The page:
After the writing session take a break. When you return, write for a page about what the mind has churned up regarding these moods. Do you see a character developing that intrigues you?

Become willing to go into uncomfortable places. If you have secrets to tell, create a character to reveal them. Do this by writing a first name when the idea arises and use dialogue to push the idea forward or write in third person. Let the writing amuse and surprise you.

Don't analyze or critique the results. See if you can generate the mood you write about. During your writing, do not stop or re-read what you have written. If you become sidetracked, let the writing flow where it wants.

Creative Write: Begin a story or poem with a potential character you've written into life.

Wednesday, September 11, 2013

Creative Ideas Instead of war

Twelve years ago today at the time I'm writing this Blog entry, I watched the second tower fall on television. I had awakened that morning with thoughts of my father. I felt his presence in an odd way. He surrounded me for several days and I felt safer.

No matter where you learned the news, the exact scene still haunts.

Take time today to consider your feelings and memories of September 11, 2001.  At a time when we face yet another conflict with Syria, use creative thinking to ponder, "Instead of war, in what other ways could our country resolve issues?"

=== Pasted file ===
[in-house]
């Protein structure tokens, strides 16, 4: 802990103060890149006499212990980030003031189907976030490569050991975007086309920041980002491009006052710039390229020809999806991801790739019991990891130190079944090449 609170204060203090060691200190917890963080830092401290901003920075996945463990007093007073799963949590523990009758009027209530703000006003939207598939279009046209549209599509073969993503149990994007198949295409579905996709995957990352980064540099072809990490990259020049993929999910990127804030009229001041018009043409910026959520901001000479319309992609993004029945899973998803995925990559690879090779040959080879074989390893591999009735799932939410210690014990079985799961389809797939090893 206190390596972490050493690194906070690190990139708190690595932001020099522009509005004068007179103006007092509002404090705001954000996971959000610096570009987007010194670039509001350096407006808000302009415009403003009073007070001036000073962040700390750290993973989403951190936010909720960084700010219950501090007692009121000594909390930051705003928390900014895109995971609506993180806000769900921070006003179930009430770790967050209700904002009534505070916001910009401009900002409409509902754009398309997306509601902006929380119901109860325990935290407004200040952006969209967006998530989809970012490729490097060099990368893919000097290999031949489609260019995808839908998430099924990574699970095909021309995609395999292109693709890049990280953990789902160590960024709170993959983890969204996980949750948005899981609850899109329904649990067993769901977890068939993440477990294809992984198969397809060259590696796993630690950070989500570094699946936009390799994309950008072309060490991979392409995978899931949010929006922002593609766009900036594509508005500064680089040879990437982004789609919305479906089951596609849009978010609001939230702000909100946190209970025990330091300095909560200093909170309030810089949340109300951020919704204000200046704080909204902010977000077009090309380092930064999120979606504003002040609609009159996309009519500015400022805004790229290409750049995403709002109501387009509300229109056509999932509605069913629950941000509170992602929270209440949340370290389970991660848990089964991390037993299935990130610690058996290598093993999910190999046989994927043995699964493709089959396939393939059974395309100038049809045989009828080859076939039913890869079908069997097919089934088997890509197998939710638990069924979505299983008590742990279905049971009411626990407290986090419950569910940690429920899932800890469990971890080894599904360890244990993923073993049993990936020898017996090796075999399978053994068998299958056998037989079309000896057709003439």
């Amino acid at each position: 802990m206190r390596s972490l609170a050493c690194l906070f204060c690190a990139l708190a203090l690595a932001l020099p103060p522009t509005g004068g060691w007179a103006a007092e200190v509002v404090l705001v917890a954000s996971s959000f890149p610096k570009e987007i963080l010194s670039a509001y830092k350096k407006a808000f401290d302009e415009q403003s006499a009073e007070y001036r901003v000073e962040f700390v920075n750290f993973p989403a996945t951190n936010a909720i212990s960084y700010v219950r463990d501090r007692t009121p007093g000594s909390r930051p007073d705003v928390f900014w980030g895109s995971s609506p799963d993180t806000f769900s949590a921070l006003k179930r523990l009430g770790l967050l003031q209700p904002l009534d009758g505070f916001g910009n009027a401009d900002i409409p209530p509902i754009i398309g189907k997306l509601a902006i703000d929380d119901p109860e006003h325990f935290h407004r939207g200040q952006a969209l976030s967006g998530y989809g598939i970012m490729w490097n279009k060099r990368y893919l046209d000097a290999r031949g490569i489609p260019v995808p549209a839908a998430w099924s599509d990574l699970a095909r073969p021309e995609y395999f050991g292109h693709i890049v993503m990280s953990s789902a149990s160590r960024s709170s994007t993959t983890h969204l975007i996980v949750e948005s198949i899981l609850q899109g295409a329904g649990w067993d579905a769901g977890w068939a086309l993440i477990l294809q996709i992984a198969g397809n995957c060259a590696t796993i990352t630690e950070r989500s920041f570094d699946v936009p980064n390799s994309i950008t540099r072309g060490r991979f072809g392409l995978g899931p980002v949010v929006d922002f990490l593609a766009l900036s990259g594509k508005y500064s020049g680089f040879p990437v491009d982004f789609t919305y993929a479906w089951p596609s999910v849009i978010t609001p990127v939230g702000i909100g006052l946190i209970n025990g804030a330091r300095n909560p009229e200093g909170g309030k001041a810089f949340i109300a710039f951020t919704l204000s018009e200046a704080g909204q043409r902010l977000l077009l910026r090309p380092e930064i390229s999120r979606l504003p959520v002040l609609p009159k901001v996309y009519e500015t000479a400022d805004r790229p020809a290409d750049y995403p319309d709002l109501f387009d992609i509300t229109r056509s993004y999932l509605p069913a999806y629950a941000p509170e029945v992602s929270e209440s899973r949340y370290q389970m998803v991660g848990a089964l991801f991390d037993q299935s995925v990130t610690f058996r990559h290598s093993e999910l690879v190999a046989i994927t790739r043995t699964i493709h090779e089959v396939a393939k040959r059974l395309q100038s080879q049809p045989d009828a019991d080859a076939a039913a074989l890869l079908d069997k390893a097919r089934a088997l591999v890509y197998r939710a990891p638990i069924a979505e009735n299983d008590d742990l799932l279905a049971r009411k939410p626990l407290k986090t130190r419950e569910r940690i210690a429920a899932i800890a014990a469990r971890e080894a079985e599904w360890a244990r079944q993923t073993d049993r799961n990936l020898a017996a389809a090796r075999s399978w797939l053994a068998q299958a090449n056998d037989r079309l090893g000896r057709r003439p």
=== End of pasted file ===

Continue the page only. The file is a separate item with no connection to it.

Write until you have exhausted every notion possible. Then keep writing.  You might spark an idea our government officials have not discovered.  Send a letter!

Tuesday, September 10, 2013

Stalk the Questions

"Literature stops life for the purpose of examining it." ~ William Faulkner

Writers have posed and pursued questions since Socrates who said, "The unexamined life is not worth living," 

Rainer Maria Rilke wrote, ". . . and the point is to live everything. Live the questions now. 
Perhaps then, someday far in the future, you will gradually, without even noticing it, live your way into the answer." 

American naturalist, John Burroughs wrote as he traveled. He claimed, "I still find each day too short for all the thoughts I want to think. All the walks I want to take, all the books I want to read and all the friends I want to see."

Discover ways to stalk the questions in writing.

Let longing and curiosity serve as a rallying cry.  Consider how to define "examine"?